One year ago, the Malaysian jetliner MH370 vanished shortly after taking off from Kuala Lumpur. The plane’s sudden disappearance became one of the most significant and strangest tragedies in aviation history. To this date, the families of the missing passengers and crew members still do not have answers as to what happened aboard the plane; although the Malaysian government has since formally declared its disappearance to be an accident. It is likely that everyone aboard the flight passed away, but without bodies to prove death, the family members of the passengers may face significant legal obstacles in administering the estates of their missing loved ones.
In Ontario an interested person may apply to the Court to have a missing person legally declared dead so that his or her estate can be administered.
The Ontario Declarations of Death Act provides that an individual may be declared dead by the Court if he or she is missing for at least seven years and has not been heard from by the applicant or any other person. The legislation was updated in 2002 to create another presumption of death in circumstances where an individual has been missing for less than the required seven year period. Section 2(4) of the Act provides that a person may be declared dead if the Court is satisfied that:
- The individual has disappeared in circumstances of peril;
- The applicant has not heard of or from the individual since the disappearance;
- To the applicant’s knowledge, after making reasonable inquiries, no other person has heard of or from the individual since the disappearance;
- The applicant has no reason to believe that the individual is alive; and
- There is sufficient evidence to find that the individual is dead.
The meaning to be given to “circumstances of peril” was considered by Justice Parfett in the decision of Poole v. Poole, 2008 CarswellOnt 4103. Mr. Poole was missing for some time and an application was brought before the Court to declare him legally dead. Mr. Poole was severely depressed at the time of his disappearance and had previously attempted suicide. There was also evidence that he had left a handwritten note in his apartment around the time he went missing stating “no more hurting the ones I love except this last big one then it’s done.” At the time of the hearing, there was no case law interpreting the meaning of the term “circumstances of peril”. In the absence of any case law on point, Parfett J. noted several obvious examples, including a person who disappears on a boat and when only the empty boat is found, a person who vanishes while mountain climbing in an area where there is a risk of an avalanche and a person who disappears while flying a small plane in bad weather. Then, relying on the Oxford Dictionary definition of peril (a situation of serious and immediate danger), Parfett J. granted the declaration finding that there was ample evidence before the Court that Mr. Poole was in serious and immediate danger at the time of his disappearance.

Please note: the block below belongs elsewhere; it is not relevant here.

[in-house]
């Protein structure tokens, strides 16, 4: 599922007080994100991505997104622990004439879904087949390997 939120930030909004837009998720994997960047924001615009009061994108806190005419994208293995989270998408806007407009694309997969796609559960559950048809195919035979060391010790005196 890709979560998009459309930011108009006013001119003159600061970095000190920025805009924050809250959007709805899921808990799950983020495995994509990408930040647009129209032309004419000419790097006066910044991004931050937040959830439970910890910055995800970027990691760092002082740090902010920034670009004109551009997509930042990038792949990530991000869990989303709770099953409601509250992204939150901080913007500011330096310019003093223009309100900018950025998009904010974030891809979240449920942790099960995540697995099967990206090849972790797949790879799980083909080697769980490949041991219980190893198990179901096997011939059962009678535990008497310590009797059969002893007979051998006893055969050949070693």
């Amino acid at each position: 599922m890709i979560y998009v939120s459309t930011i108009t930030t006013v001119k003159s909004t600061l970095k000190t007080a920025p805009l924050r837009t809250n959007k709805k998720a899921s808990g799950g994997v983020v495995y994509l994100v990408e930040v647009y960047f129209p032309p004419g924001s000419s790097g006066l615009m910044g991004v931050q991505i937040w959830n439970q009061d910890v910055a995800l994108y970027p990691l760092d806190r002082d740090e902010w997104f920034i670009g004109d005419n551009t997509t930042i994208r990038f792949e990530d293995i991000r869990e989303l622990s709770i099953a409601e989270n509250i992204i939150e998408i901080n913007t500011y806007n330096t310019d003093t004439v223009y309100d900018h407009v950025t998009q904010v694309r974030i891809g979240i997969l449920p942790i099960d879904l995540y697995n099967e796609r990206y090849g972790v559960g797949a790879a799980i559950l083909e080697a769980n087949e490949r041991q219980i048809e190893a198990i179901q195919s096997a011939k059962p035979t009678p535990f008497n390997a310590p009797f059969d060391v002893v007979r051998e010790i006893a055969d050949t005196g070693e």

In a subsequent case called Re Puffer, 2012 CarswellOnt 8257, the Court was again tasked with applying s.2 (4) of the Act. Mr. Puffer went missing from his cottage on June 26, 2007 and an application for a declaration of death was filed in 2012. The evidence before the Court was that Mr. Puffer had visited the cottage alone and that his family had discovered his vehicle along the shores of Lake Huron with his kayak missing. The Court also heard that he had previously attempted suicide and even informed his physician that he was planning to commit suicide by walking into a lake while on medication. In considering whether an inclination to commit suicide, an abandoned car at the shoreline and a missing kayak were sufficient circumstances to constitute “circumstances of peril”, Lederer J. noted that generally a person is at peril due to events external to the individual and referred to natural events such as hurricanes, earthquakes and forest fires. To distinguish the Poole decision, Lederer J. noted that unlike the situation in Poole, there was no suicide note in the present case. On this basis, Lederer J. concluded that there was insufficient evidence to demonstrate that Mr. Puffer had disappeared in circumstances of peril.
The developing case law in this area suggests that a certain threshold of factors external to the individual must be present to demonstrate the existence of circumstances of peril. While the different types of external events will be identified by the judiciary over time; it seems obvious that the disappearing Malaysian airlines flight would constitute the kind of event that would trigger Section 2(4) of the Act.